About the town of Brattleboro
-Joanna Moyer-Battick '12
There are Marlboro vans and MOOver buses four or five times a day, so you don’t need a car to get to town. Brattleboro is great for people who like seeing some cool, local art, biking or window-shopping. Brattleboro is not so great for people who prefer malls and big cities. There’s plenty of stuff to check out but it can get a bit boring if you go everyday. My favorite part about Brattleboro is its shops. You can find some awesome stuff for cheap if you know where to look. The Brattleboro Co-op is another gem, where you can buy organic and fair-trade groceries to your heart’s content.
Living in Brattleboro
-Thea Cabreros '12
All of the students who live in town form their own off-campus community, as well as finding their own niche in the larger community. Brattleboro offers the comfort and convenience of a small town, but is also extremely progressive. One of my favorite things about Brattleboro is the “gallery walks,” where all of the shops and restaurants in town turn into art galleries, often including art from my fellow students. Brattleboro also offers tons of opportunities for outdoor recreation. However, the most important part for me is that the people I find here, the elderly woman sweeping her front porch or the children building forts in the backyard, refresh my perspective on my academic work and on humanity.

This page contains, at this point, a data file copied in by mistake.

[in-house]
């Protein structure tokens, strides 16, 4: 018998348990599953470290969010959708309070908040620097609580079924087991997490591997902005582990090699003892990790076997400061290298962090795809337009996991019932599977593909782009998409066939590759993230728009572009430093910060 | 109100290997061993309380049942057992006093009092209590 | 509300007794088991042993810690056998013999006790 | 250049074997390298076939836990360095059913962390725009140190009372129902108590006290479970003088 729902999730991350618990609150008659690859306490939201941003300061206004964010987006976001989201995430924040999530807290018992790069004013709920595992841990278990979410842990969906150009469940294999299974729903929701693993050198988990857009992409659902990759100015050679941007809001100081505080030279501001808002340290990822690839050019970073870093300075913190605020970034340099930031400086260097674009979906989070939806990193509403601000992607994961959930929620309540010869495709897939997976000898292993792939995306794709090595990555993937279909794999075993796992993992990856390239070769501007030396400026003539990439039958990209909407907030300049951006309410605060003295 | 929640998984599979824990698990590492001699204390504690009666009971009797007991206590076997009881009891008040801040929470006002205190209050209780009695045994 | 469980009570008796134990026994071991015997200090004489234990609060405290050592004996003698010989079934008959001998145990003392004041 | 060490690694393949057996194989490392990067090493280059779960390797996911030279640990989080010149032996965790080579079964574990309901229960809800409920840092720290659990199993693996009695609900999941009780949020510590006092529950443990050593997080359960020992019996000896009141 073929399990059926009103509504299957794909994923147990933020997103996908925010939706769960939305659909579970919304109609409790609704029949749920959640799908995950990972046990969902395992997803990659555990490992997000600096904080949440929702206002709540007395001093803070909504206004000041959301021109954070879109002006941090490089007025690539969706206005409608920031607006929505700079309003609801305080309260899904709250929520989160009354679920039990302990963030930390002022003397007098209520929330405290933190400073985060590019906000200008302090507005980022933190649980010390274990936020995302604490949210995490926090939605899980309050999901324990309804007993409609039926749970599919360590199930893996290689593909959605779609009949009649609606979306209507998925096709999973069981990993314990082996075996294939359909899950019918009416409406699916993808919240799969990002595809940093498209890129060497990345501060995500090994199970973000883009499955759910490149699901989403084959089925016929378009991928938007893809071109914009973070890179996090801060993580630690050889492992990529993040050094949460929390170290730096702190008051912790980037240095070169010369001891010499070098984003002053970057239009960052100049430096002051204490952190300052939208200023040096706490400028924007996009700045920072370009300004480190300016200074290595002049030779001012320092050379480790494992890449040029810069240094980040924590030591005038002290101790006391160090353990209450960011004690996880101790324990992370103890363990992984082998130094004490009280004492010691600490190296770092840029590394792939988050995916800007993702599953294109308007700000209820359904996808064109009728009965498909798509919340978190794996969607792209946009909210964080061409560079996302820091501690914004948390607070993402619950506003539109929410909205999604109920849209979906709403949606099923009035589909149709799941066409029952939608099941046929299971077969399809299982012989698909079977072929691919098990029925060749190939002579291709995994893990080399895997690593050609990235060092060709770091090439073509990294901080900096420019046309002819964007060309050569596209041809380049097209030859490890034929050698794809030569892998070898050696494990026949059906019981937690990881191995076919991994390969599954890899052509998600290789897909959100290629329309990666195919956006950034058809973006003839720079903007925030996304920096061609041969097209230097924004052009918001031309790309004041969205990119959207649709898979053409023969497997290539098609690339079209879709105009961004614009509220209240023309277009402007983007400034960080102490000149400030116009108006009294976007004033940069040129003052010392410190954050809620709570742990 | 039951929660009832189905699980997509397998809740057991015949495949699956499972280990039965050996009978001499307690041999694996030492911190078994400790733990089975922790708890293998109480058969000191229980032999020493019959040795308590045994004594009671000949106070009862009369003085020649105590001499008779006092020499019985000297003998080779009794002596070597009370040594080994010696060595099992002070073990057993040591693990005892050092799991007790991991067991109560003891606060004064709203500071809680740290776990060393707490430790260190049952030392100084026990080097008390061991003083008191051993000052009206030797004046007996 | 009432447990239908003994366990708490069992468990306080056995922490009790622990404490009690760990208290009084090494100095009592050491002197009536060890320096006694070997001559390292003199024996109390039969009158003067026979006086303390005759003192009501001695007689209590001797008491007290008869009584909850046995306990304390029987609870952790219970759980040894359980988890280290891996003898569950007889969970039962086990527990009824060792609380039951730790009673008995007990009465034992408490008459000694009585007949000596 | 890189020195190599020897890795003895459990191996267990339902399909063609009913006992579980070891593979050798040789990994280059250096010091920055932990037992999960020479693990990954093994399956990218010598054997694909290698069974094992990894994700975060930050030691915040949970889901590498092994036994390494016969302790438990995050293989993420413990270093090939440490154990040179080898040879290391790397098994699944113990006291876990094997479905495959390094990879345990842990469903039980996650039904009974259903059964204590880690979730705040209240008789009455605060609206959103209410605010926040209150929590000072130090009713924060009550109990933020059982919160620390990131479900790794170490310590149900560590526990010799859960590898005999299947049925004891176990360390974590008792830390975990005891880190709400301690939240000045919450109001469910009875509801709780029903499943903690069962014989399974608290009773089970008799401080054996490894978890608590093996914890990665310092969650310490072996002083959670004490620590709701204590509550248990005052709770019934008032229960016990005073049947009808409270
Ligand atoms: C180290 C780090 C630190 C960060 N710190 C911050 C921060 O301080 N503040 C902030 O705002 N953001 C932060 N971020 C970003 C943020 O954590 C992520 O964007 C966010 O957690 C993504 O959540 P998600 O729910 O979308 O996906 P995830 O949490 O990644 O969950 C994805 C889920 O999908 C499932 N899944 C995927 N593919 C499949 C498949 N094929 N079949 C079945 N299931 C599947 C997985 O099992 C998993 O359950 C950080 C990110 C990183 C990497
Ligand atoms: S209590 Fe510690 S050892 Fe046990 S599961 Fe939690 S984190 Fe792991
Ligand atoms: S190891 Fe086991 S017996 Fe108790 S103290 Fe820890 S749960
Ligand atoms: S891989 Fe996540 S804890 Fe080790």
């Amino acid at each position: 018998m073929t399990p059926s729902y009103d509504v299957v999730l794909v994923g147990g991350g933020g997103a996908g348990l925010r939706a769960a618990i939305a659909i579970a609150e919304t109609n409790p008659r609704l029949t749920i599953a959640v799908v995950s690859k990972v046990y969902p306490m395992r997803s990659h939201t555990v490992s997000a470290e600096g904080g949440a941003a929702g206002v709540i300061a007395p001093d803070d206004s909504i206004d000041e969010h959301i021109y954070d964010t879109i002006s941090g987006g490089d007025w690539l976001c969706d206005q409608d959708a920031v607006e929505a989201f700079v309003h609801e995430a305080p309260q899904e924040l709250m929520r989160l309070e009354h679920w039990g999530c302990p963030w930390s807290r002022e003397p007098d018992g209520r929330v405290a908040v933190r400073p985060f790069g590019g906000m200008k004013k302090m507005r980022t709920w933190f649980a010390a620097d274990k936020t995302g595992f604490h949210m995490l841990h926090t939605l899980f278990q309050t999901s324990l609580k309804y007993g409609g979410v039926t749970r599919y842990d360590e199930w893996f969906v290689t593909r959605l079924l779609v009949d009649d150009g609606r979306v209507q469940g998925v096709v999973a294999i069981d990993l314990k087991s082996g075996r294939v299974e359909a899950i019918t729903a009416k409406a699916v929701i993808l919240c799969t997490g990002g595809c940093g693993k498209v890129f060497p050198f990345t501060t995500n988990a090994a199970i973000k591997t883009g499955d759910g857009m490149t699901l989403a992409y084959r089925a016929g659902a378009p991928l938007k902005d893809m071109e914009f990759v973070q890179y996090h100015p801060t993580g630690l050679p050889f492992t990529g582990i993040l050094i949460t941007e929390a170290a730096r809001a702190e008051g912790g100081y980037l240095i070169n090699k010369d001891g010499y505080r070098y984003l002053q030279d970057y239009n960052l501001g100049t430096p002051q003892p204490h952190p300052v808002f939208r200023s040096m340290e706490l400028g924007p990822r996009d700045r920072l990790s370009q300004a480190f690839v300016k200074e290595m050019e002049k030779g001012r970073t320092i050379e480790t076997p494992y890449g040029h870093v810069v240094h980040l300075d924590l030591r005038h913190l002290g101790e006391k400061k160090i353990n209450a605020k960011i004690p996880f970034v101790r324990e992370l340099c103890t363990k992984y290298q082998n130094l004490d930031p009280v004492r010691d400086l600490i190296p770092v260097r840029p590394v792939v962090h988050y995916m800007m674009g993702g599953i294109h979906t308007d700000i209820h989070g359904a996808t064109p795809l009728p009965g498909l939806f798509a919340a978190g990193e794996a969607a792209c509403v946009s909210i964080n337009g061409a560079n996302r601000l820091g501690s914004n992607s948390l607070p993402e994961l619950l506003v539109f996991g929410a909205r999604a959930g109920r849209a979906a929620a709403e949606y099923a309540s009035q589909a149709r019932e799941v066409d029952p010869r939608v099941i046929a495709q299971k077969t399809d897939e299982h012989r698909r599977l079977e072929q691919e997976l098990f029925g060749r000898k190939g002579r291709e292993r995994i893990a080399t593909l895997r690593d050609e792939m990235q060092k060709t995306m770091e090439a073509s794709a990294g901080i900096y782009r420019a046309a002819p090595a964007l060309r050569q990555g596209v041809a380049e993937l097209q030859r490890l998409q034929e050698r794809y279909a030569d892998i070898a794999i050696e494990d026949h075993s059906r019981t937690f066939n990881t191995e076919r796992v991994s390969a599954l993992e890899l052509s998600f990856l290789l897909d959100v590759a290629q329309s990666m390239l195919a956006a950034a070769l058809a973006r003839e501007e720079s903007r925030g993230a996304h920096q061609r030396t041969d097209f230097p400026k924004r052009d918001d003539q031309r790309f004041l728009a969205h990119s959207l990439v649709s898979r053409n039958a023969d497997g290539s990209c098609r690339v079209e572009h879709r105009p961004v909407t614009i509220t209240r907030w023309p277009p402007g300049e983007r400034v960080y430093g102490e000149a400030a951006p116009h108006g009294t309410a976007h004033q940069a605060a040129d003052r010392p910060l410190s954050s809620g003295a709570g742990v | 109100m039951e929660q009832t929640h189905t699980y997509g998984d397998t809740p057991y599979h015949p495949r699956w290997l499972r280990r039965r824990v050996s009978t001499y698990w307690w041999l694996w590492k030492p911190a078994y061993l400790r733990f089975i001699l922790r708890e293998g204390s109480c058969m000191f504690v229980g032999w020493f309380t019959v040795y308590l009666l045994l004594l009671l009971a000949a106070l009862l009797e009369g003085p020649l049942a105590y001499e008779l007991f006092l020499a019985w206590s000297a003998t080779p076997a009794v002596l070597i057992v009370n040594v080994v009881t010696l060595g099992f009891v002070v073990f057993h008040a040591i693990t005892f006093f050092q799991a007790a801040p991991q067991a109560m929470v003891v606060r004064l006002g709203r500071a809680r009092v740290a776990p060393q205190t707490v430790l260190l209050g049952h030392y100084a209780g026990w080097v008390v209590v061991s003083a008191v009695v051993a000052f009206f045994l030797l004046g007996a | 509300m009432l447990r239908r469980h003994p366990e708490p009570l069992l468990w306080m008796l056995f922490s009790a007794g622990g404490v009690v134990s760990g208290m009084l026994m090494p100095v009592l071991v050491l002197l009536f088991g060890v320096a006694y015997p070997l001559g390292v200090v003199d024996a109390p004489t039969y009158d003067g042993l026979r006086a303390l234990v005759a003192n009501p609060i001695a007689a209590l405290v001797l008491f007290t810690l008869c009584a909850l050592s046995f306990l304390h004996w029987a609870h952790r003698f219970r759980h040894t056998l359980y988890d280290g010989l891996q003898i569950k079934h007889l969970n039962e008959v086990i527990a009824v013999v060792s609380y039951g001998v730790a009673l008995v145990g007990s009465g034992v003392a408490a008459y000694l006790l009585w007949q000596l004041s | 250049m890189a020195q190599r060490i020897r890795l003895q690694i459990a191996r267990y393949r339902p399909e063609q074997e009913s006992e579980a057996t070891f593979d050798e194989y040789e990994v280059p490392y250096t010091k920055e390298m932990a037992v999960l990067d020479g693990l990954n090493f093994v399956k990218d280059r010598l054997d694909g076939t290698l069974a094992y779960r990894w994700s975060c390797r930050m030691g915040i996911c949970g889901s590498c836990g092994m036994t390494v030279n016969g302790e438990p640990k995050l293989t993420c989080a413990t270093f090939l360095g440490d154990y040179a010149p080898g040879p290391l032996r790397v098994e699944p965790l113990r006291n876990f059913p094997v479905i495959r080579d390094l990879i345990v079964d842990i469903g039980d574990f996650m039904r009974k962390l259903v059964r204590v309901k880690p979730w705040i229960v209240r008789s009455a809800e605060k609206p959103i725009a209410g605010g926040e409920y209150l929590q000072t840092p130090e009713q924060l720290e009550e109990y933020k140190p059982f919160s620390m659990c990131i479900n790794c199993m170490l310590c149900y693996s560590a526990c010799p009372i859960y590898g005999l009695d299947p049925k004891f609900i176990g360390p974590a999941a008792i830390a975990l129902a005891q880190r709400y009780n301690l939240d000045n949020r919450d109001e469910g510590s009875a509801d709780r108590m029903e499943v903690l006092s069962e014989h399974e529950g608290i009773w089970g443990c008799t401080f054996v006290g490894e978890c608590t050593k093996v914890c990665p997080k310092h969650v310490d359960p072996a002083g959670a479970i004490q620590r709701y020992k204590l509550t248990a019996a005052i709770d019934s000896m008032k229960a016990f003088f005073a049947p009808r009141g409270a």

Despite Marlboro's seeming remoteness, students are not cut off from the rest of the world. The vibrant town of Brattleboro, Vermont, with a population of 12,000, is located 20 minutes from the college. Brattleboro was listed as one of the "20 Best Small Towns in America" by Smithsonian magazine, one of the "10 Best Small Towns in America" by Fodor's and in the top 10 in the book The 100 Best Art Towns in America, with many galleries, music venues, bookstores and performance spaces to experience. Among the blocks of historic red-brick buildings you can find cozy cafes and four-star restaurants featuring local fare and international cuisines, including Indian, Thai, Korean, Greek and Italian. Mother Earth News named Brattleboro one of "Eight Great Places You've Never Heard Of."
Some of the highlights in Brattleboro include a monthly Gallery Walk, a Friday evening when art venues all over town host exhibit openings and special events, and a lively farmers' market every Saturday during the warmer months. The Latchis Theater is one of several popular venues for music in town, and also one of the few surviving art-deco theaters in New England. In February, there is a world-class ski jumping competition at Harris Hill, the only Olympic-size ski jump in New England and a Brattleboro tradition since 1922. In March, the annual Women's Film Festival showcases documentary and feature films and events all over town, highlighting women's issues and their place in the arts. In June, the town is the site of the Strolling of the Heifers, the world's only parade of flower-bedecked calves led by future farmers, and in October the town is abuzz with the Brattleboro Literary Festival.
- Brattleboro Museum and Art Center
- Catherine Dianich Gallery
- C. X. Silver Gallery
- Gallery in the Woods
- Vermont Artisan Designs
- Vermont Center for Photography
- Brattleboro Music
- Friends of Music at Guilford
- Marlboro Music Festival
- Vermont Jazz Center
- Yellow Barn Music Festival
- Hooker-Dunham Theater & Gallery
- New England Center for Circus Arts
- New England Youth Theater
- Sandglass Theater
- Vermont Theater Company